Travels With a Stupid Bird
We are a charity offering opportunities for disabled people or those with access difficulties to go boating on the Basingstoke Canal from Colt Hill Wharf, Odiham in Hampshire, UK.
We operate 2 boats: DAWN, a day boat; and MADAM BUTTERFLY, a cruising boat.
Both craft are specially designed and equipped to cater for those with disabilities or reduced mobility. Hydraulic lifts give easy access for those in wheelchairs and both boats have accessible toilets.
Self-drive hirings are open to both novices and experienced boaters alike, because full tuition tailored to individual requirements is provided at the start of each cruise by trained Dispatchers. If you have any concerns about boat handling, please contact us, as we will provide whatever support you need.
There are email options on the website.
First of all, let me explain my blog title - Travels With a Stupid Bird. I've 'borrowed' it from Husband's blog, with his permission, naturally. Our narrow boat, moored up in Warwickshire (we live in Hampshire) is called Dotterell. A dotterell, for those not in the know, as we weren't initially, is a stupid bird that allows itself to be preyed upon by other, bigger birds, which nick its eggs and attacks the stupid bird. The other stupid bird is me. I'm stupid, and I'm a bird. There you have it. Suits me.
So, there we were, four days into our cruise, sipping soup in our narrow boat cratch (cratch, not crutch *tut* - a cratch is an extended part of a narrow boat, like a mini conservatory at the sharp end) and watched the pouring rain. I contemplated putting a Buddha figure in there and Husband agreed. We've already got a hanging flower holder and a dragonfly on a stick. Might as well go the whole hog. Always wanted to be a part-time hippy.
We were moored in Nuneaton, in the Midlands. We'd decided to do an extended cruise, something we hadn't done in a long while because I couldn't cope. Once upon a time I was desperate to prove my expertise on water, so always took the tiller, and hated to be seen in the galley, because that's a 'woman's job'. Husband Graham always operated the locks cuz I hated having to talk to other lock users, and I hated double locks, where you might share a lock with other boaters. We're talking over a period of several years here. Since my 'cure', which it literally was, I've been able to do so much. And now we're heading for just over a week, from Napton, in Warwickshire, to just south of Birmingham. And back again. Oh, and Husband does the cooking. I'm chief bottle washer.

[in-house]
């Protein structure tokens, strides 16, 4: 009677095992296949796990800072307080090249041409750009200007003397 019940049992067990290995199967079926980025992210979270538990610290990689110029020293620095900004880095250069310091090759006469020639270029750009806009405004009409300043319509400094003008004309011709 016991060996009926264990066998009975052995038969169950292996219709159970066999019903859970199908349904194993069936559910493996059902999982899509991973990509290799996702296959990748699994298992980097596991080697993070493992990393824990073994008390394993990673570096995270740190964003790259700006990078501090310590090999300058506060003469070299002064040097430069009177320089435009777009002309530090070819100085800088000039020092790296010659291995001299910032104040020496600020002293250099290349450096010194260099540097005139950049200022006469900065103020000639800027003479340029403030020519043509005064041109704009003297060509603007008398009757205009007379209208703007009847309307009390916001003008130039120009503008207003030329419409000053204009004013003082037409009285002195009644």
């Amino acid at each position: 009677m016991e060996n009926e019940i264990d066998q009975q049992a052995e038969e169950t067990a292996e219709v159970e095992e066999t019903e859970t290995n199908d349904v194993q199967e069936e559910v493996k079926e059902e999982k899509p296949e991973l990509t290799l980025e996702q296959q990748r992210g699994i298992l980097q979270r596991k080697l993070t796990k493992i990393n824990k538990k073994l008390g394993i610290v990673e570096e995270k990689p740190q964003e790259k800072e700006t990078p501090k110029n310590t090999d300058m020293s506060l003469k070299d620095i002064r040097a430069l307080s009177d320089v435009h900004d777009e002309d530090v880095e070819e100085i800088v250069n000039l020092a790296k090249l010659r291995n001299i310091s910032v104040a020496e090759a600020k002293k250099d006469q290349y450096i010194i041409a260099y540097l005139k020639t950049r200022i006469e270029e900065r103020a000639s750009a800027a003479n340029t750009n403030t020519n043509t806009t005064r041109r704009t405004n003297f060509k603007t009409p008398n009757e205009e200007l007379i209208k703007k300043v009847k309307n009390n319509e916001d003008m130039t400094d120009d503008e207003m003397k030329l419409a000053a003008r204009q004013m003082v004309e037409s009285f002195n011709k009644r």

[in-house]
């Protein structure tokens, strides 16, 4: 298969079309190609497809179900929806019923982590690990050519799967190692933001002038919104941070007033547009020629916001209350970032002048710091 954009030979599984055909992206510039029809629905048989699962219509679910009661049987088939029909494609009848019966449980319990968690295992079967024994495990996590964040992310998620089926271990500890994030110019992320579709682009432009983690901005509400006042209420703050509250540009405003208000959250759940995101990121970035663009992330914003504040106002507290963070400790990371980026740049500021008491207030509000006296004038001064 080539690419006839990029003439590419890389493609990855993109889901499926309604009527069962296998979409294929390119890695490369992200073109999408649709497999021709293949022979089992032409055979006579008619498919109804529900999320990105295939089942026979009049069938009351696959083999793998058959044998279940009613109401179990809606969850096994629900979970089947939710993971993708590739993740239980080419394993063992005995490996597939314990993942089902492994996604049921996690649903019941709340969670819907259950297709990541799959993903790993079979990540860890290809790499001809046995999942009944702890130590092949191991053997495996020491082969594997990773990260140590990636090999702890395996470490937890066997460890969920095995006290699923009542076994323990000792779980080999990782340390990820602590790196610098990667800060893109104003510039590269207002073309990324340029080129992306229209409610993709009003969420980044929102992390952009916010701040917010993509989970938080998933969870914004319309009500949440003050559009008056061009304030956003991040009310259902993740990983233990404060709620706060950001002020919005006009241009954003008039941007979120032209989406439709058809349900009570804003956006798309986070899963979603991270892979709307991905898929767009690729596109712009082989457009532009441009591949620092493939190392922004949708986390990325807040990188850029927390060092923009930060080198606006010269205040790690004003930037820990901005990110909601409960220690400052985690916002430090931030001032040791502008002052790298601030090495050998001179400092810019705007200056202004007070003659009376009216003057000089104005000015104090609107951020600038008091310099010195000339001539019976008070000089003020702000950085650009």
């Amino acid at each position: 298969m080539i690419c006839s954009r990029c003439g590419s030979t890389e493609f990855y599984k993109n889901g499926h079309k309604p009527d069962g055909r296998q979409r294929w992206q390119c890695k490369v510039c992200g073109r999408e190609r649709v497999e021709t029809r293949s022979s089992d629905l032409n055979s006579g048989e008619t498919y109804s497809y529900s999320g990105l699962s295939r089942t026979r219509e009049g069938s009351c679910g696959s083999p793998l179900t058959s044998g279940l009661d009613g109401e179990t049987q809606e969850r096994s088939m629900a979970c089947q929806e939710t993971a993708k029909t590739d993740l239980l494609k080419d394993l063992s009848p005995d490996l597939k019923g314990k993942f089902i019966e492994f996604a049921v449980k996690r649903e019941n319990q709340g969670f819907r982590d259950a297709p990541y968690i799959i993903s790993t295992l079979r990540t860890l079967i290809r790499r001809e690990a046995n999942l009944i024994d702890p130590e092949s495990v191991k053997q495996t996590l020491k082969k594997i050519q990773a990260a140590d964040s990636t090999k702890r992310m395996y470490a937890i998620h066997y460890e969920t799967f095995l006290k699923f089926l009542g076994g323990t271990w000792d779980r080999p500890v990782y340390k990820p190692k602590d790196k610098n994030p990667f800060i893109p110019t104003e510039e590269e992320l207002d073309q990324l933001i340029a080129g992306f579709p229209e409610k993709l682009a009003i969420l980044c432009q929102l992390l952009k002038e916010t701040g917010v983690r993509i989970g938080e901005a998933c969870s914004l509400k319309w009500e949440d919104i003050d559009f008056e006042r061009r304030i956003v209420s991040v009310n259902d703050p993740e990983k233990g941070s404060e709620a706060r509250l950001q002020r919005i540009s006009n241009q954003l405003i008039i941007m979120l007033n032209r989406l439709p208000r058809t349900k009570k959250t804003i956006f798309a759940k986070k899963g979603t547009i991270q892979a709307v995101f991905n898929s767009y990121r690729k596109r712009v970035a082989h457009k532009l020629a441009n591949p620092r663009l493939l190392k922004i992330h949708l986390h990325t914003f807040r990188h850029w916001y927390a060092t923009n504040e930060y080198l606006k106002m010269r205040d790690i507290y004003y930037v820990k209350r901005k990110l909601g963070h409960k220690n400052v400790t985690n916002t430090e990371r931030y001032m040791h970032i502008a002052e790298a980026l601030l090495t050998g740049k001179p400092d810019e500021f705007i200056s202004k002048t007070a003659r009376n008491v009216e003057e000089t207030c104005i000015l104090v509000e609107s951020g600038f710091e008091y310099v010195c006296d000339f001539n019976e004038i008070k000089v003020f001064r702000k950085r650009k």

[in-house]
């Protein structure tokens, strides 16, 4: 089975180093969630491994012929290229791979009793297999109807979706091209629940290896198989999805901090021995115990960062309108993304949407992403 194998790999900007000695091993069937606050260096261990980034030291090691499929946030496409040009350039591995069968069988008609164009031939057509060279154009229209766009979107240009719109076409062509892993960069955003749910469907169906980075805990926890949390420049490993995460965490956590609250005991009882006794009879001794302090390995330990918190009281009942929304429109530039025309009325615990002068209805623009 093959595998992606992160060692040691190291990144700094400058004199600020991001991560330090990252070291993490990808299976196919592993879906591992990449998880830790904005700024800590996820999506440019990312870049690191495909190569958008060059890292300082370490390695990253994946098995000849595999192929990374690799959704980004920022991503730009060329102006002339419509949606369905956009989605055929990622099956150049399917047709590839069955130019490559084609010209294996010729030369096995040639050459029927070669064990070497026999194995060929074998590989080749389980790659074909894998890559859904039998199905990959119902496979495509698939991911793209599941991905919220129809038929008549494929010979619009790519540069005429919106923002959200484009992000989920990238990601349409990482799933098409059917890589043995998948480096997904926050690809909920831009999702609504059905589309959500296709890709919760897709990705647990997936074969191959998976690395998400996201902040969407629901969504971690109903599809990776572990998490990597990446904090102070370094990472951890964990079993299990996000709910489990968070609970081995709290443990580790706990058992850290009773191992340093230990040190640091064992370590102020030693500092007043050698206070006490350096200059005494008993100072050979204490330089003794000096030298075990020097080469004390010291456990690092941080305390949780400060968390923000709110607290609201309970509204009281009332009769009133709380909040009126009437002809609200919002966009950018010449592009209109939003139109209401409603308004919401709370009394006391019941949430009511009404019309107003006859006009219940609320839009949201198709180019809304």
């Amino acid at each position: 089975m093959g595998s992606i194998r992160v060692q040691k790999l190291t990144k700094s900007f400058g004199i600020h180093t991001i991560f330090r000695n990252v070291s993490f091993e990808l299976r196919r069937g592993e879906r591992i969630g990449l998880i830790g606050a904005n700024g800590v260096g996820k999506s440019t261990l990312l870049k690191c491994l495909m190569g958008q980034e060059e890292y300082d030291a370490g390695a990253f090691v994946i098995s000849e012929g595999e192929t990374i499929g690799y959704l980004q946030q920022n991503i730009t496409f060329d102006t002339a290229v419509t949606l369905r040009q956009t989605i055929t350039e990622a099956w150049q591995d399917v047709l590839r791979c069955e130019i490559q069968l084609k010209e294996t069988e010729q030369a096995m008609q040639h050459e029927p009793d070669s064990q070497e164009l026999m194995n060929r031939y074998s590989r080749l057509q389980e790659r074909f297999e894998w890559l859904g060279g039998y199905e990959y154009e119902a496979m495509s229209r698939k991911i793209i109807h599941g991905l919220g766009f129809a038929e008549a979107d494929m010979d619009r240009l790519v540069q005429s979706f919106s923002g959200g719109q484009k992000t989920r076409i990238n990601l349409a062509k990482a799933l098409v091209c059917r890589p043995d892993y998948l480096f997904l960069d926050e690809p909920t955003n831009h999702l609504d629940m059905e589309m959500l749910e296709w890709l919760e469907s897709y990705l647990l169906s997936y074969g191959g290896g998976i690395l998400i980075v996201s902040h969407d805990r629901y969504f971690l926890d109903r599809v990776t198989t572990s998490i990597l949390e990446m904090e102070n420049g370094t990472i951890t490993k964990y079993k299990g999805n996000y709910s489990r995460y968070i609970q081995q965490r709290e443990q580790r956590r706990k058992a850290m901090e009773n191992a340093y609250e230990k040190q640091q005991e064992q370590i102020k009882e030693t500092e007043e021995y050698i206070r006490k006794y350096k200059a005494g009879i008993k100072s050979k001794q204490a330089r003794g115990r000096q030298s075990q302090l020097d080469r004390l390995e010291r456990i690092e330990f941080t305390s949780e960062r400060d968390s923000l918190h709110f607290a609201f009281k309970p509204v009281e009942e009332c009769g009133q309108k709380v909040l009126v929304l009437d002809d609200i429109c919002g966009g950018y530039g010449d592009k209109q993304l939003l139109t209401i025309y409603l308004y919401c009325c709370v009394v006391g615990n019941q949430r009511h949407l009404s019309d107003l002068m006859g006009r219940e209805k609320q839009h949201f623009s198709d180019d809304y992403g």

This was day...three or four. I'd lost track. All was well. Yes, it may have been lightly bucketing, but we moved on to our night time mooring, and it was the first and last time it'rained. I always take umpteen smartphone pics, so will post them asap. I admit I had a couple of 'brain storms', when we'd just been through eleven locks, one after the other, and the thought of cruising to Birmingham itself was too much for the old brain cells. So we turned round in a 'winding hole'. But I have to say, life became plain sailing, so to speak, after that. I felt good, the whole time, with a couple more brain hiccups which we quickly dealt with (the trick here is to STOP and sit and talk the problem through. Don't ignore the problem. This is where cognitive behavioral therapy comes in, and Husband is brilliant at it).
I was happy. I enjoyed myself, and spent a fair bit of time in the cratch while on the move, editing my novel and looking on the internet. I rarely did this when I was unwell. The final day, past Braunston and heading back to base in Napton, the weather was absolutely glorious. I took loads of photos, of which I've posted a small selection. The countryside is gorgeous, the pubs great, and other boaters waved and 'halloo'd' to.
I can honestly say I enjoyed the trip. And talking to people is no longer a problem. Once upon a time I'd return home from a trip and immediately feel depressed. This no longer happens. I now have this blog to write, my book to continue editing, artwork to do, goals to reach, bit by bit. Yay!